These 10 breakthroughs changed the world of animation forever.
In rough chronological order, you will see how these ten animation breakthroughs were so revolutionary, that many of the techniques were still used decades later.
1. The First Traditional Animated Short
French artist Émile Cohl is credited with the first ever animated film – 1908’s Fantasmagorie. The hand drawn film follows a stick figure running into morphing objects. Cohl made the film by drawing each frame on a piece of paper and shooting it on film. There are a few scenes in the film where Cohl’s hands are visible while taking the photograph.
Here is a look at the animated short film from classiccartoon.
2. First Synchronized Sound and Dialogue
In 1924, brothers Max and Dave Fleischer released Oh Mabel, a seven minute animated short that used Phonofilm to sync sound and footage. It was the first animated film to have a talking character with synced dialogue – a dog shouting “Follow the ball, and join in, everybody!”
This short was released four years before Walt Disney perfected synchronization in the infamous 1928 Steamboat Willie cartoon, which introduced the world to Mickey Mouse.
3. The Multiplane Camera
To break away from the previously one-dimensional work of animation, Walt Disney (and his team led by William Garity) devised a new machine dubbed the multiplane camera. The device use a series of glass panes with individual elements painted on them. A camera was placed high above all the planes of glass and an image was taken. Then individual panes were moved – and another photo taken. This created a three dimensional world in which elements in the foreground would move separately from those in the background.
The device was first tested in the 1937 short, The Old Mill. The final product featured realistic depictions of animals and weather, as well as complex lighting and color effects. The stunning work earned The Old Mill an Oscar for Best Short Subject, Cartoons.
Here is Walt Disney himself explaining the technology in this short from Disney Family.
The team at Disney made modifications to the machine for work on the first ever feature length animated film – which leads to our next major breakthrough.
4. First Feature Length Cel-Animated Film
You can’t write about animation breakthroughs without including the 1937 animated film Snow White and the Seven Dwarfs. Produced by Walt Disney, the film was a massive critical and commercial success – which is incredible for a film that so many thought would bankrupt Disney. Using the multiplane camera used in The Old Mill, Disney and his small crew managed to get the film finished in time.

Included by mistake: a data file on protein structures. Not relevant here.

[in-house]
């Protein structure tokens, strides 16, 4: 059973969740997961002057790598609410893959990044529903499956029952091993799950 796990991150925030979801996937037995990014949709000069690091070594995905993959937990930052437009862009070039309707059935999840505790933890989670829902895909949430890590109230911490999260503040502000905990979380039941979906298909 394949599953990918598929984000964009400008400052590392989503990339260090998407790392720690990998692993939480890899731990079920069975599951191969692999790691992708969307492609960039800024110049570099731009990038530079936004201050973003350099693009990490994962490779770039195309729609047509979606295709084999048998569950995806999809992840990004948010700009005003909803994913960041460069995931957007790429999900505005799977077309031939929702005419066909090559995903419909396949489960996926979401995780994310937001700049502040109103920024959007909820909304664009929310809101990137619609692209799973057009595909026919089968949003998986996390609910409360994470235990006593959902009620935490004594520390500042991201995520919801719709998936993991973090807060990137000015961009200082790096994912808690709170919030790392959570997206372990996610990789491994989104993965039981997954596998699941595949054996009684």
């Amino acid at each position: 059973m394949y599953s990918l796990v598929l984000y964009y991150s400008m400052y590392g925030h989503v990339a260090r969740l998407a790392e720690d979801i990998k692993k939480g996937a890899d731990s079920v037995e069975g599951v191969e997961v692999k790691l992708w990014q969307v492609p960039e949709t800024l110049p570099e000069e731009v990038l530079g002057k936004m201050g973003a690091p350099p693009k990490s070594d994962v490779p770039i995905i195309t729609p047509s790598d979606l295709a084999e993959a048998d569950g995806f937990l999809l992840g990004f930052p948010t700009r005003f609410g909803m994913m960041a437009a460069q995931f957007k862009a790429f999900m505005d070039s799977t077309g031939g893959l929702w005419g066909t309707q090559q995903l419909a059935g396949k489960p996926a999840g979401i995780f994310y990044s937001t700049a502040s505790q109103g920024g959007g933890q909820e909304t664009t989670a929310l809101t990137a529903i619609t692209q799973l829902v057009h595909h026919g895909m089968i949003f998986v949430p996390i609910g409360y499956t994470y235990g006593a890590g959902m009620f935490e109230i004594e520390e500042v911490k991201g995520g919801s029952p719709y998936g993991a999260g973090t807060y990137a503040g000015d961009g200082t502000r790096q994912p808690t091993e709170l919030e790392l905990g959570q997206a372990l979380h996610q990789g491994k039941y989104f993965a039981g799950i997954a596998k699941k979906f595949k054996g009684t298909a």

Late in 1935, when Dad began work on Snow White, he was backing away from short subjects. They were merely program fillers, so they couldn’t be worth all the money they were costing to produce. Costs kept rising. And it was easy to see that if cartoon rentals rose enough to meet production costs, theaters would use fewer and fewer of them. The trend was already. visible. Speaking of this period, Dad told me, ‘Your Uncle Roy was worrying about our getting our money back with a profit, and I was worrying about maintaining our quality and keeping production going. This caused some headbutting between us. To me, the way to get out of the fix we were in was to start competing in the feature-length field and aim for a big profit on a large production instead of a small profit on a short subject.’ – Diane Disney Miller
The bet paid off. What was once referred to as Disney’s Folly, Snow White has stood the test of time and remains one of the most successful and influential animated films ever made
5. First Primetime Animated Television Show
Hanna-Barbera brought countless characters into audiences’ homes with their impressive catalog of television shows. In the 1950s, they earned an Emmy for their work on The Huckleberry Hound Show, which also led to the Yogi Bear spinoff. However it was their work in the 1960s that truly changed animation.
From 1960 through 1966, Hanna-Barbera produced The Flintstones for ABC – the first ever primetime animated show. It was the most financially successful animated franchise until the debut of The Simpsons. The Flintstones had the perfect blend of stone age comedy and 1960s family life.
In 1942, Chester Carlson developed an electrophotographic (or dry photocopying) technique later dubbed Xerography. (The term comes from the Greek xeros – dry and graphia – writing).
Disney legend Ub Iwerks adapted the technique for animation – first testing its use during the production of Sleeping Beauty and the short film Goliath II. It would be the 1961 Disney classic One Hundred and One Dalmations that truly utilized xerography for the first time in an entire feature length production. Xerography became the standard animation process at Walt Disney Studios up until 1989.